Gulls (Collins New Naturalist Library) by John C Coulson (first edition, Harper Collins, London, ). pages, colour photos, maps, graphs.
ISBN Hbk £ Pbk, £ Bookshop: Hardback from £; Paperback from £ It’s difficult to ignore the striking artwork that depicts the sleeve of John C Coulson's Gulls, a recent addition to the renowned Collins New Naturalist.
Heuglin's Gull heuglini. Lesser Black-backed Gull graellsii & intermedius. Lesser Black-backed Gull fuscus. Great Black-backed Gull marinus. Iceland Gull glaucoides & kumlieni.
Thayer's Gull thayeri. Glaucous-winged Gull glaucescens. Kelp Gull dominicanus. Slaty-backed Gull schistisagus. Western Gull occidentalis. White-eyed Gull leucophthalmus.
Books shelved as ancient-britain: Dreaming the Eagle by Manda Scott, Vindolanda by Adrian Goldsworthy, Lancelot by Giles Kristian, A History of Ancient B.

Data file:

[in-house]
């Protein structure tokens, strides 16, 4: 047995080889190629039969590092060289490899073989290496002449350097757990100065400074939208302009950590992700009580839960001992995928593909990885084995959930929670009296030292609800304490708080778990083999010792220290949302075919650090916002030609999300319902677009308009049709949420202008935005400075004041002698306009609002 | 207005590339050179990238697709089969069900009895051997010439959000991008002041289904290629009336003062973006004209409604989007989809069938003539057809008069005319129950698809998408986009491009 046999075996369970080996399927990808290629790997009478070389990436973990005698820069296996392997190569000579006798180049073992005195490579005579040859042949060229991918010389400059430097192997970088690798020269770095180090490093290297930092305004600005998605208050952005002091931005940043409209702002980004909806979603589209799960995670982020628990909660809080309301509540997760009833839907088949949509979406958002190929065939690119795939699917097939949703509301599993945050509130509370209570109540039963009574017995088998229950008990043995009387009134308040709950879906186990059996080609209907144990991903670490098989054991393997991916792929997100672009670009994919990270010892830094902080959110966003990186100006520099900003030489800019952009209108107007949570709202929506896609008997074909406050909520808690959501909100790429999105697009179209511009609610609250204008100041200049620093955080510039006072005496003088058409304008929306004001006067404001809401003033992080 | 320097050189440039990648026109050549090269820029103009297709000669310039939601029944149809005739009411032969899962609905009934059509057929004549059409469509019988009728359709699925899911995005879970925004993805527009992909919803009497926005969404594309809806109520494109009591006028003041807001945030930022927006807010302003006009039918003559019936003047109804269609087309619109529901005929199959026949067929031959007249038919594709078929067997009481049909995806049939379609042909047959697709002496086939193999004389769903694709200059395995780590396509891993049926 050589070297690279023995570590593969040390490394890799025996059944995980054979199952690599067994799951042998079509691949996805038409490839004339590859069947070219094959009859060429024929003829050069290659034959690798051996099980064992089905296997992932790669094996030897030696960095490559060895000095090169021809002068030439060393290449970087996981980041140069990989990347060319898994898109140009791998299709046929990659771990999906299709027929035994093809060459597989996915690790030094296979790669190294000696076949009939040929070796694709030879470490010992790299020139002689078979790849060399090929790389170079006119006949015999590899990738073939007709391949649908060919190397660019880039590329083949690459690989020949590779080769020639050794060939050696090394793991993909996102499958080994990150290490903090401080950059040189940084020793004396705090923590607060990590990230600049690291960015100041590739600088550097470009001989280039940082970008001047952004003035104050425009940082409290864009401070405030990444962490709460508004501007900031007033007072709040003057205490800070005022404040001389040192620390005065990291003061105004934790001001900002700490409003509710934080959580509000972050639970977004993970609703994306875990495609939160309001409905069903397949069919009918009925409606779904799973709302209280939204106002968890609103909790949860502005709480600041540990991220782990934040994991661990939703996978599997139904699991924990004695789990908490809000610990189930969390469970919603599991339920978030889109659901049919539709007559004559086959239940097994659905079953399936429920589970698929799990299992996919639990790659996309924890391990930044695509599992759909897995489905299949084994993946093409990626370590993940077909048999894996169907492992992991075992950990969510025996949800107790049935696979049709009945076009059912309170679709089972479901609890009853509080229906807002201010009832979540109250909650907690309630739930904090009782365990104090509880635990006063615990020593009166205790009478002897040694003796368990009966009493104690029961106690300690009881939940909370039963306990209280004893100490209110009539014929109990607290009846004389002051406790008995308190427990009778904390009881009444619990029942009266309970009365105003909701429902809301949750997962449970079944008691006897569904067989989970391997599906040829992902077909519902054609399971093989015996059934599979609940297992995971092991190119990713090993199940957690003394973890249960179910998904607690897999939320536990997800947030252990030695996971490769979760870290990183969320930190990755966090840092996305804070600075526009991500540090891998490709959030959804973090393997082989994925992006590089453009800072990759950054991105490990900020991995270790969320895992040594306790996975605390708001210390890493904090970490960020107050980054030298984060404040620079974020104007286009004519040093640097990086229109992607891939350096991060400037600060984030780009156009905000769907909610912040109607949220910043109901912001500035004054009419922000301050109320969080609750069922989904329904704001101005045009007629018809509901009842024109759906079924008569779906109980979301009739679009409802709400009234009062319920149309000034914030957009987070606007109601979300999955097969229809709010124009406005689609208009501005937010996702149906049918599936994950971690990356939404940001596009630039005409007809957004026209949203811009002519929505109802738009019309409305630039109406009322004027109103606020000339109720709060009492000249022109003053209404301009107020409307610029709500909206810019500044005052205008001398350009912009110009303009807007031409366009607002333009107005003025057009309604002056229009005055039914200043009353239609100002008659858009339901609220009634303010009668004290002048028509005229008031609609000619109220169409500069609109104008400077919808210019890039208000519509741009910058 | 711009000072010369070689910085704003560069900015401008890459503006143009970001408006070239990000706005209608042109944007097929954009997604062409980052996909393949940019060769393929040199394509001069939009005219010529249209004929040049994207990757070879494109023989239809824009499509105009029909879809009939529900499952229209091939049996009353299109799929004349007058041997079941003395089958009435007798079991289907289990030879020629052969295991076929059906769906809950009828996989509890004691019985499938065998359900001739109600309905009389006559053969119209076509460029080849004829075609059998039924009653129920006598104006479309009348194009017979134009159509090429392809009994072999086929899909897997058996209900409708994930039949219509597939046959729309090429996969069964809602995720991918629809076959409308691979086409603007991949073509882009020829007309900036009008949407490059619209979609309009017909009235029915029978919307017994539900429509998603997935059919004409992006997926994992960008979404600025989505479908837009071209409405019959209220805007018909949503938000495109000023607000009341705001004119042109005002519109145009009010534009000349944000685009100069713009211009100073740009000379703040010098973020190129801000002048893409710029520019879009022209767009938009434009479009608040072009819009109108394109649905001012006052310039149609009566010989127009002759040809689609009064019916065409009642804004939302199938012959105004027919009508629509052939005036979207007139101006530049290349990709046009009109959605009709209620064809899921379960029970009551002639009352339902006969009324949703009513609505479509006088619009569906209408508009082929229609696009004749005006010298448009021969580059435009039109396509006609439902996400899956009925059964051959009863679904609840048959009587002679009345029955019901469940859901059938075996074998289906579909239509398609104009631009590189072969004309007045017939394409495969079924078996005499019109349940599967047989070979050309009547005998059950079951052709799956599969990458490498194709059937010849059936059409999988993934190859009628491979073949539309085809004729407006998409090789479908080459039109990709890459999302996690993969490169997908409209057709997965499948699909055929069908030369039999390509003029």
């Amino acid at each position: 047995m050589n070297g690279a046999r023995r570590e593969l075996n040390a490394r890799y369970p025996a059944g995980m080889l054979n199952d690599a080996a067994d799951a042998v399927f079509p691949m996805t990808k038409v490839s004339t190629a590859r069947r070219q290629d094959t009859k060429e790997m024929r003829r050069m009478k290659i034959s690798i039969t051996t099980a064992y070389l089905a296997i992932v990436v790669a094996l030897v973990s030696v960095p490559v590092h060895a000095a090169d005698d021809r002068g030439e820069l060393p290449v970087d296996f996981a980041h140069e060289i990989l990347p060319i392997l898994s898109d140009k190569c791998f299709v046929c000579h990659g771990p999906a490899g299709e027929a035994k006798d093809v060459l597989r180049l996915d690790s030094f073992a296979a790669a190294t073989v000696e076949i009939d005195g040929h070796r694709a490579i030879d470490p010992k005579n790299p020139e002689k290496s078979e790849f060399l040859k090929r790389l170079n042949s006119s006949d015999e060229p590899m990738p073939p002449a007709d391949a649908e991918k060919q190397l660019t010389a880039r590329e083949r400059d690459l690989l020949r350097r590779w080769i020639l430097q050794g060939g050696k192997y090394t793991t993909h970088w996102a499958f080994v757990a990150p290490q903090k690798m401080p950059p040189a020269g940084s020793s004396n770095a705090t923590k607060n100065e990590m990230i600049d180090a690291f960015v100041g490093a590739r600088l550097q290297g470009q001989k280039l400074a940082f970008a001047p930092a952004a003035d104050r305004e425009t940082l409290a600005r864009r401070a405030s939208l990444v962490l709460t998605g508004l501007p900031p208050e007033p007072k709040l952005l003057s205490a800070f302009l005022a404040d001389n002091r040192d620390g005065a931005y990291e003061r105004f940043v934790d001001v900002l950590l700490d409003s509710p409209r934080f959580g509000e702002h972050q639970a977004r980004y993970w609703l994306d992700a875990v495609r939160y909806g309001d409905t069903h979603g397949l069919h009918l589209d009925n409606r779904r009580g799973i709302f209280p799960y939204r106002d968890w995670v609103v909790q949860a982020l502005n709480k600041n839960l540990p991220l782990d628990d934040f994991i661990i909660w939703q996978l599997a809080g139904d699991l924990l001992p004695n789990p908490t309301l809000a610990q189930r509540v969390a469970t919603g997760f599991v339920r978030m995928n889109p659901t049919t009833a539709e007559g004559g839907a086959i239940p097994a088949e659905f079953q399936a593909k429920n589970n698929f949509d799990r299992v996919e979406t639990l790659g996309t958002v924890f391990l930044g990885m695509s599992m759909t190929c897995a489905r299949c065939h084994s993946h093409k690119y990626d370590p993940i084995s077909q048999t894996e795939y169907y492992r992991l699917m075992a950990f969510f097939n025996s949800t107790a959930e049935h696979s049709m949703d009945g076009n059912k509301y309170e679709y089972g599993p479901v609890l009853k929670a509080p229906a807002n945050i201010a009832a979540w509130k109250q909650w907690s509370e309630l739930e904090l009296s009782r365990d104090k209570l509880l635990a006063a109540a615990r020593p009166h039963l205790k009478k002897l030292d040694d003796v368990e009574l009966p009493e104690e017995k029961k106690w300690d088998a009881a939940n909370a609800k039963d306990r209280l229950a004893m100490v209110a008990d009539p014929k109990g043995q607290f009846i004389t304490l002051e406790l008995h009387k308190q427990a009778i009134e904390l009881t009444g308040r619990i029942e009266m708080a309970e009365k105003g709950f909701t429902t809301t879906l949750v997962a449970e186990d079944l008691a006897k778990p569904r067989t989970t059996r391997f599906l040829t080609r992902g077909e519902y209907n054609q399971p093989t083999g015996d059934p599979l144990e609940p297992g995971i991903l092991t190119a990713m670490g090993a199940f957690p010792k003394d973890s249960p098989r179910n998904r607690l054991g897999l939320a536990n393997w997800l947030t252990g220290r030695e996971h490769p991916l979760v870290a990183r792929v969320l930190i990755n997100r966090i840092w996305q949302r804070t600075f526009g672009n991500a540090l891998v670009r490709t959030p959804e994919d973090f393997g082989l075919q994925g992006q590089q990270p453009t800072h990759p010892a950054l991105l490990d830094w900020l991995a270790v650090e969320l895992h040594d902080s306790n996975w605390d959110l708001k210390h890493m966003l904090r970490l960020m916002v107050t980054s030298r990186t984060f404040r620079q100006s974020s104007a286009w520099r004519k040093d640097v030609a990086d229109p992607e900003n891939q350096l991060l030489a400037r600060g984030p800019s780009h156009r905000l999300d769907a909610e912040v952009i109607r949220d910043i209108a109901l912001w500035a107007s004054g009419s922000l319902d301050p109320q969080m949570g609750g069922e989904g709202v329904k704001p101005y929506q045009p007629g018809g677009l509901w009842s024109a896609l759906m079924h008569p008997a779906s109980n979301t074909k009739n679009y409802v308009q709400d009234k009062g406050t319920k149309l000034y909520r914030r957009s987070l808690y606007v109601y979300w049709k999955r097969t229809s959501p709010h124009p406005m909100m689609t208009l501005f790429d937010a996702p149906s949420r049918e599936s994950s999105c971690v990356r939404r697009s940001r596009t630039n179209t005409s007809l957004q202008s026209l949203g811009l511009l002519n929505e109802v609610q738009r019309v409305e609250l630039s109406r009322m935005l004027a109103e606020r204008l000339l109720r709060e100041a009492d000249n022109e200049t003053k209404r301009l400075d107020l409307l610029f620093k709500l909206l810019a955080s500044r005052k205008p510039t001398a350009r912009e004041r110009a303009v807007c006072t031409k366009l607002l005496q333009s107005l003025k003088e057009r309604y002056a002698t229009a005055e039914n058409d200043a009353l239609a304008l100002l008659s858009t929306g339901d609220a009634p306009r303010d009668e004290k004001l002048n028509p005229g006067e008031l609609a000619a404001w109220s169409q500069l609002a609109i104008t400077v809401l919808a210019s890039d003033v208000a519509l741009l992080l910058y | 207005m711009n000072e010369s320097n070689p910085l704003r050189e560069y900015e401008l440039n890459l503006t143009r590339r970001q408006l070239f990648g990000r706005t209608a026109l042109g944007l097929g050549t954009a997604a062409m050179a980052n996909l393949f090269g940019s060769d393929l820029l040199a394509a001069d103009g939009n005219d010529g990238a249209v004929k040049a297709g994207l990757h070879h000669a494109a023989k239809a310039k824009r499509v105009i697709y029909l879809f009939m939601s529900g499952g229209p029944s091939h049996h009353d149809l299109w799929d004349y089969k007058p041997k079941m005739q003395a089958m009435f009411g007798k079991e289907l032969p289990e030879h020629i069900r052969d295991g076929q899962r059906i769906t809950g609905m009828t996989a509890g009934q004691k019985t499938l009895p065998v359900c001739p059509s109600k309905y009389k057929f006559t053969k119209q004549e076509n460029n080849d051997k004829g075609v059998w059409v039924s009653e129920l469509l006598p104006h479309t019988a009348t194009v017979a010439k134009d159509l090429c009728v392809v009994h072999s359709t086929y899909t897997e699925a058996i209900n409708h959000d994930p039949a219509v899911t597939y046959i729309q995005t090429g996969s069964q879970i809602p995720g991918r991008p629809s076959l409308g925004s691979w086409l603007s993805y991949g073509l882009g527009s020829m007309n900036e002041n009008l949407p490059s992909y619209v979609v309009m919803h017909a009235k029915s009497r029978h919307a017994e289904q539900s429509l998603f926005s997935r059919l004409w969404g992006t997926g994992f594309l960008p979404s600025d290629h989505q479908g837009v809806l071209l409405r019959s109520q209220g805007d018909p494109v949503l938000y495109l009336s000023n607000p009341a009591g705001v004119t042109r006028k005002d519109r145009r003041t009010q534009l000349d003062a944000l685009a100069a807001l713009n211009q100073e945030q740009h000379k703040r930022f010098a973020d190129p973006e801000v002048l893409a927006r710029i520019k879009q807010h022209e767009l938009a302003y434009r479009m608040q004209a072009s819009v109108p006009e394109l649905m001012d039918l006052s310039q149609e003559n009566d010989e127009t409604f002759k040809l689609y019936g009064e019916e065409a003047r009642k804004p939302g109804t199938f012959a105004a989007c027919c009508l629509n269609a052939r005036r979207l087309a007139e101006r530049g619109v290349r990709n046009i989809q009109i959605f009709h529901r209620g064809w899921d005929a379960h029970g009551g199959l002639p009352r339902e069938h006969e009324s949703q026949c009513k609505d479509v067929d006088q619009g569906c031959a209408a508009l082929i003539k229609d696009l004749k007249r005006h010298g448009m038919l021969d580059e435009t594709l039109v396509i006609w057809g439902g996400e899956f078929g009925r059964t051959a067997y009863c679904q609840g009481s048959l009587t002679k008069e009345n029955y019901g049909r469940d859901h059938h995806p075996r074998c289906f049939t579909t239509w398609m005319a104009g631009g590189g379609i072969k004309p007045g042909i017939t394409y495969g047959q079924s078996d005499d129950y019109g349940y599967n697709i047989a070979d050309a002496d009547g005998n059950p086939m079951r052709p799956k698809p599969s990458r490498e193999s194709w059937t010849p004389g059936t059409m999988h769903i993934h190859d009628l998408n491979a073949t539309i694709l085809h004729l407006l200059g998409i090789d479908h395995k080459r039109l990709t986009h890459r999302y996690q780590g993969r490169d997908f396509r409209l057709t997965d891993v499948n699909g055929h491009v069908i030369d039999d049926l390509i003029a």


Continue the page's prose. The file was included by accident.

Yellow-legged and Caspian gulls are the species whose observed presence in Britain has prompted new interest among birdwatchers in the family as a whole.
The first rare bird I sighted was a Mediterranean gull at Oxwich on the Gower Peninsular in South Wales.For most of his life, British author and BBC radio producer Tim Dee has been a birdwatcher.
But it’s not finches and sparrows that have captured his heart—it’s gulls, those large, squawking sea birds with a fondness for tossed-out French fries. While many of us think of gulls as little more than flying rats, Dee is loves to study gull behavior in landfills across Britain.In this book, Taylor looks at the different gull species and sheds light on all aspects of the lives of gulls—how they find food, raise families, socialize and migrate across sea, coastland and countryside.
She discusses the herring gull, Britain’s best-known and most persecuted gull species, whose numbers are declining at an alarming rate.